Again, the sheer size of the United States has a great influence on the display of biodiversity across its varying landscapes. It is home to multiple different ecoregions and has far too much variety in flora and fauna to cover sufficiently here. With that said there are some recognisable and interesting species that make up an important part of the wildlife. There is over 800 species of bird, some seasonal and some permanent populations, including the national icon – the bald eagle, American dippers and robins, brown pelicans and sandhill cranes and a range of falcons and owls. There are more than 400 mammal species, ranging from large carnivores like grizzly bears, mountain lions and wolves to beavers and squirrels, armadillos and bats and marine mammals like blue whales, spinner dolphins, orcas and porpoises. Reptile, amphibian, fish and invertebrate species are also found in abundance across the various terrains from rattlesnakes, snapping turtles and alligators to spotted salamanders and tree frogs to bull sharks, flying fish and rainbow trout right through to many both common and unique insects like giant Darner dragonflies, fireflies, tarantulas and sea-cucumbers!
Because of the array of species, there are also a multiple flora and fauna on the continent which are endangered or increasingly threatened. Some of the most common dangers are climate change, habitat loss, pollution and invasive species. Nearly a quarter of the mammals are listed on the U.S. endangered species list. Reptiles like the Kemp’s ridley sea turtle and the Puerto Rican boa are currently categorized as endangered along with dozens of birds. Amphibians are the most threatened class of animals in nature due to their extreme susceptibility to environmental threats because of their porous eggs and semi-permeable skin. Threats like climate change and pollution, thus, more seriously affect them. Common threats to fish include overfishing, habitat degradation, poor water conditions and climate change – which is particularly relevant for coldwater fish, due to their extreme sensitivity to changes in water temperature. Our Cape Fear River Watch internship project, based in North Carolina, focuses on water quality and is based largely on rivers and lakes. Of the invertebrates in the U.S., approximately 200 are on the endangered species list.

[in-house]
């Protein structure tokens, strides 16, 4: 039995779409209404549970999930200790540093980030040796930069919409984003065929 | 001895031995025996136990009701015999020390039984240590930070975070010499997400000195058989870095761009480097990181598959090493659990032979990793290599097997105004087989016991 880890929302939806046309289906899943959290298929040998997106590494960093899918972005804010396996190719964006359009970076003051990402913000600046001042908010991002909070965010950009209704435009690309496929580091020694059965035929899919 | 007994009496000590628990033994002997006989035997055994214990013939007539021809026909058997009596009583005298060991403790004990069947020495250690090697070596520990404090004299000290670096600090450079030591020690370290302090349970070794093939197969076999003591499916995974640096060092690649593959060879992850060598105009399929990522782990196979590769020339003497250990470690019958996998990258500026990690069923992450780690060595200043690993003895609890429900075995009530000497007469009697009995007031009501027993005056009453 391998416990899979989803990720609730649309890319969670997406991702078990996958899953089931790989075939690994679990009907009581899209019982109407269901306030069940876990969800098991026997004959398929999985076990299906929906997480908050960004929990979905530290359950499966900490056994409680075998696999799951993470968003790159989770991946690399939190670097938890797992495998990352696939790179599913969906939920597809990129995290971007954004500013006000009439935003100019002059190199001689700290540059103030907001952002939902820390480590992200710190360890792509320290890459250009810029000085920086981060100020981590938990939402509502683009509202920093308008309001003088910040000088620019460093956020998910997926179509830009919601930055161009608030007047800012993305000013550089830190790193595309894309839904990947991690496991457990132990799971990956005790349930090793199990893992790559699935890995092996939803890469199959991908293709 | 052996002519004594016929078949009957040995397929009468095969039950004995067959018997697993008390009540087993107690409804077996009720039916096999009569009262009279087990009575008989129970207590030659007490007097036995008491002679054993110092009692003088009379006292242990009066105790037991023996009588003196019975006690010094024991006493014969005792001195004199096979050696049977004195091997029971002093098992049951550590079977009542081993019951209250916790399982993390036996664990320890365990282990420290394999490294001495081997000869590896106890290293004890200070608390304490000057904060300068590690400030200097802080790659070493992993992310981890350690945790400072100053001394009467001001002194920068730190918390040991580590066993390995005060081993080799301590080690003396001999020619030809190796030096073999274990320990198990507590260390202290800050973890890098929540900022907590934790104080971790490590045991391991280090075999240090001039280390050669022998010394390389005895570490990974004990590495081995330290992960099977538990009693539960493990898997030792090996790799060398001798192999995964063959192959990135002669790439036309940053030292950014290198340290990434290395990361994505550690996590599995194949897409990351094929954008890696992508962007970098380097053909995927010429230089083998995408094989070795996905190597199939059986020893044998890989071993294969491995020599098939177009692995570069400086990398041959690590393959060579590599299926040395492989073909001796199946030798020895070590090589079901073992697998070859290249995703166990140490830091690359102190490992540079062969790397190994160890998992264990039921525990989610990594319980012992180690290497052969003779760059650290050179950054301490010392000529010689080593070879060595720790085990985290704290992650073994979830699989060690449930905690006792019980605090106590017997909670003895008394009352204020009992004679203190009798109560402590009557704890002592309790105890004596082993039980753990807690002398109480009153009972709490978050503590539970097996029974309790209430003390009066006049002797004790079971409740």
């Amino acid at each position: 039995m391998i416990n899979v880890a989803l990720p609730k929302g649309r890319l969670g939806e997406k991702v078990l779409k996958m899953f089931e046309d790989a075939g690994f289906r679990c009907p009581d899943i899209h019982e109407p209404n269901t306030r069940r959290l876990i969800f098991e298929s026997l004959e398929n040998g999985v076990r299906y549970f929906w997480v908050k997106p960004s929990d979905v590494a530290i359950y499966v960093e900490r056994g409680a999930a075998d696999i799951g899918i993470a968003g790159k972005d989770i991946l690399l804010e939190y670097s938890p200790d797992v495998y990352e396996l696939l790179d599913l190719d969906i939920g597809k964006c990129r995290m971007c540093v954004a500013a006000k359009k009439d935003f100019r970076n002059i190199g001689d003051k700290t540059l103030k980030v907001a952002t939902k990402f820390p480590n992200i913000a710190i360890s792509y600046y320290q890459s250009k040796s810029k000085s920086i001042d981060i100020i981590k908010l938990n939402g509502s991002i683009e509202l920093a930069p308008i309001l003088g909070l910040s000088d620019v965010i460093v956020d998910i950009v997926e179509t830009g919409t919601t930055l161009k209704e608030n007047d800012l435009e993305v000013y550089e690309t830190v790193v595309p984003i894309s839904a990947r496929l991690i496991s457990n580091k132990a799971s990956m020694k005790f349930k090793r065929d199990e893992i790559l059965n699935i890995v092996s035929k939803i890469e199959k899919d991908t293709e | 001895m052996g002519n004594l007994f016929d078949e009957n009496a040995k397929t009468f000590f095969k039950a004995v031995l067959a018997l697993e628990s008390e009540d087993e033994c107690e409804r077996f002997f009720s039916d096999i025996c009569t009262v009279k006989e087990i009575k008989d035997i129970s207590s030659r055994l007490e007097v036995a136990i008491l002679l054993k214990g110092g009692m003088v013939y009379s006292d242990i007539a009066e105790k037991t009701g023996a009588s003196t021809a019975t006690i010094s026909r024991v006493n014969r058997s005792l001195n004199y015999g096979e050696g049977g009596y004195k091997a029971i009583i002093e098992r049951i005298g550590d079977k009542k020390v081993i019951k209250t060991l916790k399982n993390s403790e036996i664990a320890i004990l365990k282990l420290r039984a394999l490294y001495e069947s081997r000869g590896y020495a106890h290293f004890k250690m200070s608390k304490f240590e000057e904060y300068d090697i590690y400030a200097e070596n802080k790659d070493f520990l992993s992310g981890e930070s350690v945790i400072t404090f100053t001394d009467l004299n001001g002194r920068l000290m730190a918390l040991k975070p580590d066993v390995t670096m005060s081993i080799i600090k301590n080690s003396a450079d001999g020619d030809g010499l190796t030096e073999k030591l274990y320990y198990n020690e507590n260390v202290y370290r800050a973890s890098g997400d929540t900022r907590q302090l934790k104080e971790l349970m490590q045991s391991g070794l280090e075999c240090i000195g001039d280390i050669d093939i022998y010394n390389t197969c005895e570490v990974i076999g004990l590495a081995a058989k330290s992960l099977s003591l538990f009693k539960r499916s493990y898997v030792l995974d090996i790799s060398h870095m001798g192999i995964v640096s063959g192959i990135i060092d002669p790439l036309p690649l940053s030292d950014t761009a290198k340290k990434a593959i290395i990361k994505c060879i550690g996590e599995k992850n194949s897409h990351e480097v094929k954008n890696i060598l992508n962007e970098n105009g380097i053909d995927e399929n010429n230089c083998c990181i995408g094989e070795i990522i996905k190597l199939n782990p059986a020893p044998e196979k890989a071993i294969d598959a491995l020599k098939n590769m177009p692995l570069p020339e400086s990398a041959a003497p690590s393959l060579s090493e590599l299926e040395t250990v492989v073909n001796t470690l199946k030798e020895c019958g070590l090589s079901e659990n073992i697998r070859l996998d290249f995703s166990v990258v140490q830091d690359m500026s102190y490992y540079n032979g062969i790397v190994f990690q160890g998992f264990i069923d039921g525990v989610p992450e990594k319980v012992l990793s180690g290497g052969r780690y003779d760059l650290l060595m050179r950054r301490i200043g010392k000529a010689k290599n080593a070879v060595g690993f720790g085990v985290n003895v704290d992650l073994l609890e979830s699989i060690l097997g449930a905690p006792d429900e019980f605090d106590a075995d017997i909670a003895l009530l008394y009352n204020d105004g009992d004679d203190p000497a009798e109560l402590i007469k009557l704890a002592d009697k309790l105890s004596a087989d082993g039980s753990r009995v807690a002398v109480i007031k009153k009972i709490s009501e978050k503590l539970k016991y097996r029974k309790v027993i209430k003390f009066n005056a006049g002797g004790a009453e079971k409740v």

Most of our volunteer projects in the USA concern themselves with the protection and restoration of and education around various habitats and ecology. This includes really stepping into the natural wonders that the States have to offer and helping work towards a sustainable future for both the habitats and the animals that call them home.